Okay UG --> Prestigious Grad

<p>Okay, so it's more than likely that I'll be attending Ohio State in the fall. I want to study Astrophysics, so grad school is pretty much a certainty. From what I've gathered, a top 20 grad school helps with job opportunities. So is it difficult to go from an okay undergrad to a top grad school? I figure adults would be more knowledage on this. Thanks</p>

<p>I think people do it all the time. </p>

<p>FWIW, did something similar. Didn’t go to a top 20 school for my grad degree, but definitely went to one of the top schools for my major (international affairs), although I went to a state school for undergrad.</p>

<p>do well at OSU. undergrad research if possible. nail the GRE. you’ll be fine if you do all the three things i listed.</p>

<p>If you are at the top of a huge university like Ohio State, you are at the top. Lots of bright kids go to their flagships.</p>

<p>^^ I think I’d add a couple of things to jvtDad’s post. Do REALLY well at OSU. Definitely find research opportunities, certainly by junior year, and establish some positive relationships with a the professors in your field. Go the extra mile, and be visible.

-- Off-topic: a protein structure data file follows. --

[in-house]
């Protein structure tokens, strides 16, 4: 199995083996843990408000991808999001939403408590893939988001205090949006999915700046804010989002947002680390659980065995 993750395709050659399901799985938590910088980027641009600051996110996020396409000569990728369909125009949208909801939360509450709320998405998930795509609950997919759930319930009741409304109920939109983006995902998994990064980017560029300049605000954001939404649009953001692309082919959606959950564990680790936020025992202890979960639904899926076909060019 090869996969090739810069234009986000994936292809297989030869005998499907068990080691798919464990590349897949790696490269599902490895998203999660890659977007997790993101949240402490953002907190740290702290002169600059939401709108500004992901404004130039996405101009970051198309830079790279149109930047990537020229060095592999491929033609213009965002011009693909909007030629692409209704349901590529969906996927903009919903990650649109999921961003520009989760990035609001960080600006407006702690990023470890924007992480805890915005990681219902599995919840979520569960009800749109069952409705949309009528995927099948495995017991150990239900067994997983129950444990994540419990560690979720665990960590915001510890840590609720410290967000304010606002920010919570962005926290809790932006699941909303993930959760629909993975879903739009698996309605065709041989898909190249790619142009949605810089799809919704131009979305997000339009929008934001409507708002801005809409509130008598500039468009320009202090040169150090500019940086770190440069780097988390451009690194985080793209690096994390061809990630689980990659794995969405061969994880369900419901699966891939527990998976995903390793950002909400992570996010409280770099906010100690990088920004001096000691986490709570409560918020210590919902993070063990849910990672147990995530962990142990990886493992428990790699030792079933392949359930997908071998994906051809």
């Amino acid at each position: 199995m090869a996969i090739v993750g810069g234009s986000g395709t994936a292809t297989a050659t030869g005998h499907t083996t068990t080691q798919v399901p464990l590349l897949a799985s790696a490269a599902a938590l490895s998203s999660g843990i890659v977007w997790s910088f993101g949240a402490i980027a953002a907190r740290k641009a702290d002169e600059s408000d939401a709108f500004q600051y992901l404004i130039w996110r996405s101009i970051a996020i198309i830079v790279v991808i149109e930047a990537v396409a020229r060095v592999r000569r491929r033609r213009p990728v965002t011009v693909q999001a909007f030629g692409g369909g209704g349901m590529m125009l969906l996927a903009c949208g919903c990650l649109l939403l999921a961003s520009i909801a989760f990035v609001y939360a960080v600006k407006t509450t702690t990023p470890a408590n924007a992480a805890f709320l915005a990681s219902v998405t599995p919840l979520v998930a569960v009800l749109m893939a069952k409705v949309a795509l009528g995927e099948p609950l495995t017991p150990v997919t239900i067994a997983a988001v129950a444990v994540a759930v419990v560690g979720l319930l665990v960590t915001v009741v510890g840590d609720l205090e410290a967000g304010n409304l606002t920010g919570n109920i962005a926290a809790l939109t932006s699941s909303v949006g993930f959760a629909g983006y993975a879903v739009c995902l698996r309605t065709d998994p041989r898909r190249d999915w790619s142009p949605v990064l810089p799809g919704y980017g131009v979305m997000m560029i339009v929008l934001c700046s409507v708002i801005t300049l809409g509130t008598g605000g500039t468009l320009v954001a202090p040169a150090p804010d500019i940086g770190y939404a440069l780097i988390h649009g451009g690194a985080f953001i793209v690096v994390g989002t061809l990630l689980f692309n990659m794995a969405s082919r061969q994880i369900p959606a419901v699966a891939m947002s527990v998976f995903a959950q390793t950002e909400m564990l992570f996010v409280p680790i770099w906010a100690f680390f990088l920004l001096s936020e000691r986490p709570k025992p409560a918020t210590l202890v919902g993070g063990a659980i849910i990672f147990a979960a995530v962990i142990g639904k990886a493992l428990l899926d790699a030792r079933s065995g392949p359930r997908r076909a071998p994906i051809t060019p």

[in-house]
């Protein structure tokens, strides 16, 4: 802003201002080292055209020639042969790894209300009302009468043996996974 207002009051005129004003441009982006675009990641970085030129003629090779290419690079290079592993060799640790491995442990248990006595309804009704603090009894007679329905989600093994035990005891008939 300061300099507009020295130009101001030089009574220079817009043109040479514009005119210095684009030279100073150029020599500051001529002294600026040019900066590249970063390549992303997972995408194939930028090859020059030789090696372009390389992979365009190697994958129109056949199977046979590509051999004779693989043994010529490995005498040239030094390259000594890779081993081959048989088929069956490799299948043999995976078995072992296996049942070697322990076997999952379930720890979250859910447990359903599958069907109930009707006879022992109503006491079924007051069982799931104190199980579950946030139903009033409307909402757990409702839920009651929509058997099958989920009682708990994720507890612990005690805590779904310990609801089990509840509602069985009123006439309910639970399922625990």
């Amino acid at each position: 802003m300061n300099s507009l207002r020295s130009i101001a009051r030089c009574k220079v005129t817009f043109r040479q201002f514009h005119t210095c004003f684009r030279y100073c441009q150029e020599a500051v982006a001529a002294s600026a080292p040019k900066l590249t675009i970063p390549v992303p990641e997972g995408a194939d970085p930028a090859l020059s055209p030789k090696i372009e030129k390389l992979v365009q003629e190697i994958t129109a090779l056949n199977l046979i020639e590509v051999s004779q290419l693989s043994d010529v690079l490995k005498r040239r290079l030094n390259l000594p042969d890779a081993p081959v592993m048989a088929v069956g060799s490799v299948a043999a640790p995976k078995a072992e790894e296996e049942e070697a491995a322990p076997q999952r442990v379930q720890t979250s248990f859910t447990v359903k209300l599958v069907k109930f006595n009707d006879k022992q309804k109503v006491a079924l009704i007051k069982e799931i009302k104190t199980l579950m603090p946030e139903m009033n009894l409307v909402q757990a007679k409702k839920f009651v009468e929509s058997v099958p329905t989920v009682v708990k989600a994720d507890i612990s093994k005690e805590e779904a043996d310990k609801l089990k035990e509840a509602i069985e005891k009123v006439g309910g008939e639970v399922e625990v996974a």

It’s easier to get lost in the crowd at a big state school, but the opportunities are there if you go after them.</p>

<p>OSU is better than just “okay”. You will be fine. Much more competition for undergrad than for grad school (except med/dental/law etc…)</p>

<p>I know a student who went to a 2nd tier State U (not the flagship) because they gave her a full ride. She wowed the professors and worked on some research with them, earned a great GPA, and got really involved in their theater group. When it came time to apply to grad school she had very strong recommendations to go with her GPA. She’s now in a PhD program at BC. (Humanities)</p>

<p>Thanks for the input everyone. Personally, OSU never seemed like a second rate school to me, but everyone I talk to makes it sound like some horrible place.</p>

<p>Although I wouldn’t go, I find it comforting being in a university with such a large undergraduate class</p>